A crucial part of team building is deciding who will actually lead the proceedings. If it’s the CEO or another leader in the company, it could feel like a regular meeting — nothing special. Employees may be less willing to speak up and share their opinions in that scenario.
Susan M. Heathfield explores this in a story for The Balance, noting that internal managers and human resources representatives may be able to direct the exercise. Or it may require bringing in an expert from outside of the business. Heathfield writes that external facilitators often work with employees to customize the structure of the exercise, and these tailor-made presentations can be more effective.
“These sessions can include ice breakers, discussion topics, games, cooperative assignments, and group brainstorming,” she says. “The role of the external facilitator in these events is to help you reach your goals. Make sure the event is integrated into your everyday work so the results continue following the event. If you want to have an effective team that produces the outcomes needed by your organization, you have to pay attention to both process and team building.”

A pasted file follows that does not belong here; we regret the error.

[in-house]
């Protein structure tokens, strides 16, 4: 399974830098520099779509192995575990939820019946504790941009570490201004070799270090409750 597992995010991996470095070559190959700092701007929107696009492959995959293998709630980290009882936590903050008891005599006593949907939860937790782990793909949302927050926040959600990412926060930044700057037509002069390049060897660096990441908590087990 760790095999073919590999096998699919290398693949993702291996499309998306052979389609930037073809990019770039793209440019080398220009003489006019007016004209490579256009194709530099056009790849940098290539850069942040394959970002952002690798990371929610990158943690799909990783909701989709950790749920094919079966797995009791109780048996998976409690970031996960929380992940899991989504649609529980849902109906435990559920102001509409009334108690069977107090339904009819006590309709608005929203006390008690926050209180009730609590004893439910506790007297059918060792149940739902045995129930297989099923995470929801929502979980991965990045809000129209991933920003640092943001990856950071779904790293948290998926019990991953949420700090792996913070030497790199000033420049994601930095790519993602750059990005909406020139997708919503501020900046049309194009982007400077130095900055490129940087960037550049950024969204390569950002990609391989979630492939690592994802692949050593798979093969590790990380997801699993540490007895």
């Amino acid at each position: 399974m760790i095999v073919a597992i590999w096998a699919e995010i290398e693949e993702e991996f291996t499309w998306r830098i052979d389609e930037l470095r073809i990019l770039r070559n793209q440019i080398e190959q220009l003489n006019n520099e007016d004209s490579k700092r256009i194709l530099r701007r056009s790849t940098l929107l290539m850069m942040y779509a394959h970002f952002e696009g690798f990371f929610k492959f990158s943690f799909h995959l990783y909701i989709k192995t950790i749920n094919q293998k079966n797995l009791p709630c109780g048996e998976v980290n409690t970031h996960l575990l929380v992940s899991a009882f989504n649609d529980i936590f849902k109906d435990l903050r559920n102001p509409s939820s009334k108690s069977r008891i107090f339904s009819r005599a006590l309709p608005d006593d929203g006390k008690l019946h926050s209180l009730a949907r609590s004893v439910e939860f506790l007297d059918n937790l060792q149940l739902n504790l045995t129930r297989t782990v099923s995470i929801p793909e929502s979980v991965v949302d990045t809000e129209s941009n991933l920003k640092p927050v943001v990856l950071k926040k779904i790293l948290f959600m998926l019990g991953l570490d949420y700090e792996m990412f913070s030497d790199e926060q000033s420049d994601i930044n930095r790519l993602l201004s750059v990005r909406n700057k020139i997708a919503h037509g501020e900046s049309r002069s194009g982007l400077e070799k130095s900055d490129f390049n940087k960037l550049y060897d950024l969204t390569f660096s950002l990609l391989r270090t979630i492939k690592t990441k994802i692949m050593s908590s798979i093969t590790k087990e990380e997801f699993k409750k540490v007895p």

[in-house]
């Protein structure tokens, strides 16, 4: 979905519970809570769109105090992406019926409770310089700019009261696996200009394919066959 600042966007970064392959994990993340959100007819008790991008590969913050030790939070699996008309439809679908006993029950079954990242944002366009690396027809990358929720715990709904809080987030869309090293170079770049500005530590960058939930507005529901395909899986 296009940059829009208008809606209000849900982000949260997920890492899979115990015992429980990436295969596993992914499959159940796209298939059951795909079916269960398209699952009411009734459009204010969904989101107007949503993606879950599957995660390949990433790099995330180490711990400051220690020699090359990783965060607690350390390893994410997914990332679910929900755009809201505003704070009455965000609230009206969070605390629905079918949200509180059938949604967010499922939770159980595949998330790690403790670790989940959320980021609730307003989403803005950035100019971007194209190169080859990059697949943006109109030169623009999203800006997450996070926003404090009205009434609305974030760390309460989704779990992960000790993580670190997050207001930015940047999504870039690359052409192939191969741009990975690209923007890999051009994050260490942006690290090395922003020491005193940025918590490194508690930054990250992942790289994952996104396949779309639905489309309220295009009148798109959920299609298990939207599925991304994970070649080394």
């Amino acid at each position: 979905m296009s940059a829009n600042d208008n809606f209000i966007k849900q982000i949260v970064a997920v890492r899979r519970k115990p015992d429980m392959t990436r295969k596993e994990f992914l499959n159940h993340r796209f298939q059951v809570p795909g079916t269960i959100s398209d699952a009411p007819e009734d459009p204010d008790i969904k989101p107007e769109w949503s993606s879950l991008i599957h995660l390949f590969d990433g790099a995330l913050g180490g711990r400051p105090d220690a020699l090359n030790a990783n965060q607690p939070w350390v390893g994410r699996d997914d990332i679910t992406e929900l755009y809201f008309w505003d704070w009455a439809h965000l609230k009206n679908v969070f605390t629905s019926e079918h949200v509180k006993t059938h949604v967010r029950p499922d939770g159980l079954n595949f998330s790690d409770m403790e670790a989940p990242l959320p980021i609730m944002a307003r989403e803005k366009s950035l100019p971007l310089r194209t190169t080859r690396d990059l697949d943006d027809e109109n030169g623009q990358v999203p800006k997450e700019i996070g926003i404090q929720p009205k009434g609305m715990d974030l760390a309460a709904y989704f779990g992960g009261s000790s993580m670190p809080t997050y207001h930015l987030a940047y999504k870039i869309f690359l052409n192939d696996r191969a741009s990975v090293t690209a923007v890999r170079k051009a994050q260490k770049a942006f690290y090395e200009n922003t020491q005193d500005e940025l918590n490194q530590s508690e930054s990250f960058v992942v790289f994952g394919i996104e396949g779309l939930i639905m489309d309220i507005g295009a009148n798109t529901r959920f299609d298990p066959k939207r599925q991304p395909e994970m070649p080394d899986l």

Business values and efficiency
Staff morale is a primary reason to arrange a team-building event. But these exercises can also provide opportunities to re-emphasize the overall values and objectives of the business. As Brad Smith writes in a story for CEO.com, this kind of experience can help to develop “a service community within the organizational culture, one dedicated to optimal performance.” And that can lead to overall improvements in efficiency, he says.